Investigators probe the cause of an Amtrak train derailment outside Washington that left 97 hurt

Tuesday, July 30th 2002, 12:00 am
By: News On 6

KENSINGTON, Md. (AP) _ Investigators recovered data recorders from the wreckage of an Amtrak train that they say should provide clues into why the train jumped off the tracks outside the nation's capital, leaving 97 passengers injured.

The crash sent bleeding passengers crawling out windows and left a 150-yard stretch of damaged track along the accident site, including twisted rails and ties ripped from the gravel bed. Six of the train's 13-cars lay on their side.

The National Transportation Safety Board sent a team of investigators, and an expert said they would try to determine whether heat had caused the track to buckle. Temperatures were in the mid-90s at the time of the accident.

``When the track gets up over 100 degrees, you have things called heat kinks. You have to watch your track very carefully,'' former NTSB managing director Peter Goelz said.

Carol Carmody, vice chairwoman of the National Transportation Safety Board, said Monday evening at the scene of the accident that two event recorders had been recovered from the train.

The recorders are similar to flight data recorders, or ``black boxes,'' on airplanes. They will provide information such as the speed of the train and what the engineer was doing, such as braking or throttling, Carmody said.

The train, the Capitol Limited, was traveling from Chicago to the nation's capital with 173 passengers and crew members when it went off the tracks at about 1:55 p.m. Monday, authorities said. The train was about 10 miles from its destination.

Six people were trapped in the cars, but all were freed within an hour, Montgomery County Fire Department spokesman Oscar Garcia said. They were reported to be in critical condition.

Robert Bailey, of Capitol Heights, Md., said he and his wife crawled through a window after the car they were riding in turned over.

``Lots of screaming and hollering. It was pandemonium in there,'' said Bailey, who was taking the train home after a vacation in Michigan.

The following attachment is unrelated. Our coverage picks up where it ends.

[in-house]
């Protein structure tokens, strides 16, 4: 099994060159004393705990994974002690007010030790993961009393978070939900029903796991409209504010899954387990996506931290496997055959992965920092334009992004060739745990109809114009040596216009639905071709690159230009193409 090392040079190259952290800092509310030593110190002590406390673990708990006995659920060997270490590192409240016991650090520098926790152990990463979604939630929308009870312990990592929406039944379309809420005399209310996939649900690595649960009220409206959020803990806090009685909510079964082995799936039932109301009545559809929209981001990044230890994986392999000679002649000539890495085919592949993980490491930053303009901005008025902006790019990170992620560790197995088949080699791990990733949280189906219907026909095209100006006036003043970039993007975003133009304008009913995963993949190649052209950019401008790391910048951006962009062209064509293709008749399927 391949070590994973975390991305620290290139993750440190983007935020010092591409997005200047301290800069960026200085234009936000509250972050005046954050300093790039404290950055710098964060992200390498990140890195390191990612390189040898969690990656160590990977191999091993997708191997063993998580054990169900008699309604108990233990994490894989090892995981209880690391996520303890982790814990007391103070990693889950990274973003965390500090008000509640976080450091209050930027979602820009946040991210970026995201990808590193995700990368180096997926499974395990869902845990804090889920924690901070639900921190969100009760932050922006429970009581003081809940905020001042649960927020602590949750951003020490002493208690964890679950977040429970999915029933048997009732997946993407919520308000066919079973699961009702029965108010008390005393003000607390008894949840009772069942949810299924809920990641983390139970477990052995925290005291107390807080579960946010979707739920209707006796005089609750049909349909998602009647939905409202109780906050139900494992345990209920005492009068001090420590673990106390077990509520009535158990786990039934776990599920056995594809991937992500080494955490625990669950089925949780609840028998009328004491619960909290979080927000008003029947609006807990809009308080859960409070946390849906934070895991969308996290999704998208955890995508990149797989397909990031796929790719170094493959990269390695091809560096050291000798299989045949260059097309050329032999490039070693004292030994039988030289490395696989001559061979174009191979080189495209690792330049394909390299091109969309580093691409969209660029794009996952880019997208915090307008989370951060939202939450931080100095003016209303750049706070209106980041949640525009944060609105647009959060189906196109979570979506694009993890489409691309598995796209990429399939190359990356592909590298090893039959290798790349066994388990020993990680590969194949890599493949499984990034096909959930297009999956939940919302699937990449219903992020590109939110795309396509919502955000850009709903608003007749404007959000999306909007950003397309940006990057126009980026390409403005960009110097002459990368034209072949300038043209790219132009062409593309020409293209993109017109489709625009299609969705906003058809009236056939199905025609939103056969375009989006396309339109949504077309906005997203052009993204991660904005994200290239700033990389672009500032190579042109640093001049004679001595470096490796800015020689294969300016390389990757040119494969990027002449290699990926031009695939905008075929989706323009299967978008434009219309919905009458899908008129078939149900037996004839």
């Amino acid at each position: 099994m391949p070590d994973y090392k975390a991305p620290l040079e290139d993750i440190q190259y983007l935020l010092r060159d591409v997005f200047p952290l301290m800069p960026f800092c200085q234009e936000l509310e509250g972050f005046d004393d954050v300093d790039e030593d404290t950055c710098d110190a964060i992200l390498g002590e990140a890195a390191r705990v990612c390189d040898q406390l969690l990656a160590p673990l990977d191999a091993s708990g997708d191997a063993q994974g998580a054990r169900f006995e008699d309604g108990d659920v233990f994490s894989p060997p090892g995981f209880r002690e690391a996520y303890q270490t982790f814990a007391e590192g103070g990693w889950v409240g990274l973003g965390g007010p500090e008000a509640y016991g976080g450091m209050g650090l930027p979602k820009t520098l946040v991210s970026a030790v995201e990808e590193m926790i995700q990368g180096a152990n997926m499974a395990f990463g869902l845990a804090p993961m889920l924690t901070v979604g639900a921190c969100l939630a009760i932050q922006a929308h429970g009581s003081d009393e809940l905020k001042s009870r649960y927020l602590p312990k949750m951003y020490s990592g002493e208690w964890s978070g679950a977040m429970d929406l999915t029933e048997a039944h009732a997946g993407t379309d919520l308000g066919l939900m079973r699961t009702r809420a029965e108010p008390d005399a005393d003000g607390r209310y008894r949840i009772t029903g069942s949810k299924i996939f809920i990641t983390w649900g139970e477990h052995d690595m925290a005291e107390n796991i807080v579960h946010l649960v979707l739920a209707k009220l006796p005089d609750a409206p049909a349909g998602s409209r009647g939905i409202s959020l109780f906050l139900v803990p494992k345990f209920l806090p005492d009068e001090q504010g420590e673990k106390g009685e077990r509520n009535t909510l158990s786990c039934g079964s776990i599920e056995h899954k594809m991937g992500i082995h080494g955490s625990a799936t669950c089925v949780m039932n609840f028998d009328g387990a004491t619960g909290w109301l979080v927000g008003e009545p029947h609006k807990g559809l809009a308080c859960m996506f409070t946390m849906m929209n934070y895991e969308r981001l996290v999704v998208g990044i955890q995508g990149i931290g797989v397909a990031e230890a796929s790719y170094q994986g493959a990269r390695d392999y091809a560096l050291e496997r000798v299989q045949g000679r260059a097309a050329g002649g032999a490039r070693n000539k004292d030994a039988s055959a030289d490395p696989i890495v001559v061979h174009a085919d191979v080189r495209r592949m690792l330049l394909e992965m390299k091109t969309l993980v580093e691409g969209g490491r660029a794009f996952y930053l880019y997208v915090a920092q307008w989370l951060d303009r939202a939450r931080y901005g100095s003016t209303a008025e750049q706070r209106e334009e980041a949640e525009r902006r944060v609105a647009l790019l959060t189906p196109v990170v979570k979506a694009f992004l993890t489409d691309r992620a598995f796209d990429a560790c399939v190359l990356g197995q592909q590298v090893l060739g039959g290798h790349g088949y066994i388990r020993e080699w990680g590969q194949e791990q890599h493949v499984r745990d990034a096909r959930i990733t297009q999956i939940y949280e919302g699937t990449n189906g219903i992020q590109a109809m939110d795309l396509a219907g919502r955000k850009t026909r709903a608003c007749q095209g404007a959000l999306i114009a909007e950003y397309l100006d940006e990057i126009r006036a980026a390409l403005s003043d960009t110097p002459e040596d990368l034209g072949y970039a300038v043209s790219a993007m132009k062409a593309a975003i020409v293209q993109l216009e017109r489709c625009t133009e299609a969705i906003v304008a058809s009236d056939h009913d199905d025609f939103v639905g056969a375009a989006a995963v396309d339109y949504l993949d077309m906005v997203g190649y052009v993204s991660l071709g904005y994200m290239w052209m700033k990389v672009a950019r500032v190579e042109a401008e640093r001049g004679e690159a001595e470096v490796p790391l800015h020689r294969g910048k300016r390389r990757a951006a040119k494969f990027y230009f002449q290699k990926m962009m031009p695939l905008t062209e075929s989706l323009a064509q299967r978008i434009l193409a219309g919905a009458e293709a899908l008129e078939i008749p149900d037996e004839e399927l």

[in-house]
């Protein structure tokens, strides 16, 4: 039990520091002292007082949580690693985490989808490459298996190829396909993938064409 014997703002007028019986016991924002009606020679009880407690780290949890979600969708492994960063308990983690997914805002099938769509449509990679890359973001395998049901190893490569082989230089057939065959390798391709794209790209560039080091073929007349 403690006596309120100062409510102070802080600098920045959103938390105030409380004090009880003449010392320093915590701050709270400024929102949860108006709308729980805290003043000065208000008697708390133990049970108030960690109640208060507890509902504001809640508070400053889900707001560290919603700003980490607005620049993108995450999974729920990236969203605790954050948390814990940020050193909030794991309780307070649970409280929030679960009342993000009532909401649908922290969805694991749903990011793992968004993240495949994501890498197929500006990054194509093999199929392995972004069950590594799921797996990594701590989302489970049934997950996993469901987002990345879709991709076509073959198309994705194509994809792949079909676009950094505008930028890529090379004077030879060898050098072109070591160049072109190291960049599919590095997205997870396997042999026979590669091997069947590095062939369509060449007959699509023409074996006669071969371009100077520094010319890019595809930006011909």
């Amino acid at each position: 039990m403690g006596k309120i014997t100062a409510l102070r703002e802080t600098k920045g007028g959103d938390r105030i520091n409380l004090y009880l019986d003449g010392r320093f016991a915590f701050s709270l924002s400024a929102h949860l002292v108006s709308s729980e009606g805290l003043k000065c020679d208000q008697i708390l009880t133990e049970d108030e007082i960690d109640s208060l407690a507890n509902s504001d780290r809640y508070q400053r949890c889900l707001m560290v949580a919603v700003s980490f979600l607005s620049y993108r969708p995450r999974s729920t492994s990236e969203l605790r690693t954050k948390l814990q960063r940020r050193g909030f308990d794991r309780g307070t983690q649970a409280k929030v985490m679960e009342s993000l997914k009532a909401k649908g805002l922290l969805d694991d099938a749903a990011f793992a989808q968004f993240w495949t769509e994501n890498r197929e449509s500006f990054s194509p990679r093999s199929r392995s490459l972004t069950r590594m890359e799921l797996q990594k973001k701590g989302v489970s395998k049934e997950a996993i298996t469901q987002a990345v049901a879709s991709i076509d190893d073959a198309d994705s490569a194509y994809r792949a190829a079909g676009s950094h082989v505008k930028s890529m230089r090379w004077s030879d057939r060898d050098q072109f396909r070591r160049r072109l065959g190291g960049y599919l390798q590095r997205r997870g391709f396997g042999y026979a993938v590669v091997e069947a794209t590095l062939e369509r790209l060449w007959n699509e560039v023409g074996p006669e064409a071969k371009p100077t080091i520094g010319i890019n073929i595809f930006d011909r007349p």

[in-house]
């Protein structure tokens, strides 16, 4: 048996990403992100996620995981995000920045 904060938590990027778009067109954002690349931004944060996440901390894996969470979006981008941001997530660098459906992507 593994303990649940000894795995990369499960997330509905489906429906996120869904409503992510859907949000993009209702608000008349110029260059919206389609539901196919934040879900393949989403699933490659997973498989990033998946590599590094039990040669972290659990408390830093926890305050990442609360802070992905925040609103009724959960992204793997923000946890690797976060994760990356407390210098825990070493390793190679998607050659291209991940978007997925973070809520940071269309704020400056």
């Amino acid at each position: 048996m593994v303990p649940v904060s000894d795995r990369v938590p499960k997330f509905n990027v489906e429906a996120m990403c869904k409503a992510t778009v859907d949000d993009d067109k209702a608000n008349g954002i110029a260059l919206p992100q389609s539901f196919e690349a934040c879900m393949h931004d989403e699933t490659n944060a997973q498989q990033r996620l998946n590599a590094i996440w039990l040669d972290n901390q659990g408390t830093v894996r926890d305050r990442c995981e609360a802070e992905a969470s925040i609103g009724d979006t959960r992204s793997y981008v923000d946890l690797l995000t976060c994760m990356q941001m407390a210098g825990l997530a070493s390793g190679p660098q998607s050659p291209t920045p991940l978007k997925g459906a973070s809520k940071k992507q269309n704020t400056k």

The accident comes as Amtrak is trying to emerge from its worst budget crisis in its 31-year history. The private company recently required federal help to close a $200 million budget gap that threatened to close the railroad.

Rep. Connie Morella, R-Md., visited the scene and met with passengers at Kensington's Town Hall. ``It couldn't have come at worse time for Amtrak,'' she said of the derailment.

By Monday evening, rescue workers had searched the train three times and were matching the names of rescued passengers to the manifest, said Bill Dulaney, another Montgomery County Fire Department spokesman.

The train's engineer will be tested for drugs and alcohol use, as is routine.

The track is owned, operated and maintained by freight railroad CSX Corp. Company spokesman Dan Murphy said the speed limit on that stretch is 70 mph and early indications are that the train was going 57 to 60 mph.

He said the section of track where the derailment happened was last inspected visually at 5 p.m. Sunday. He said the last train that passed through before the wreck was a freight train that went by about 45 minutes earlier and reported nothing unusual.

Amtrak has struggled to maintain full service this year because nearly 100 of its cars and locomotives are damaged and out of service. Low on cash, Amtrak has not been able to get the cars back on the tracks.

``The equipment supply was maxed out as it was,'' said Amtrak spokeswoman Karina Van Veen. It's possible some trains will have to run with fewer cars until repairs are made, she said.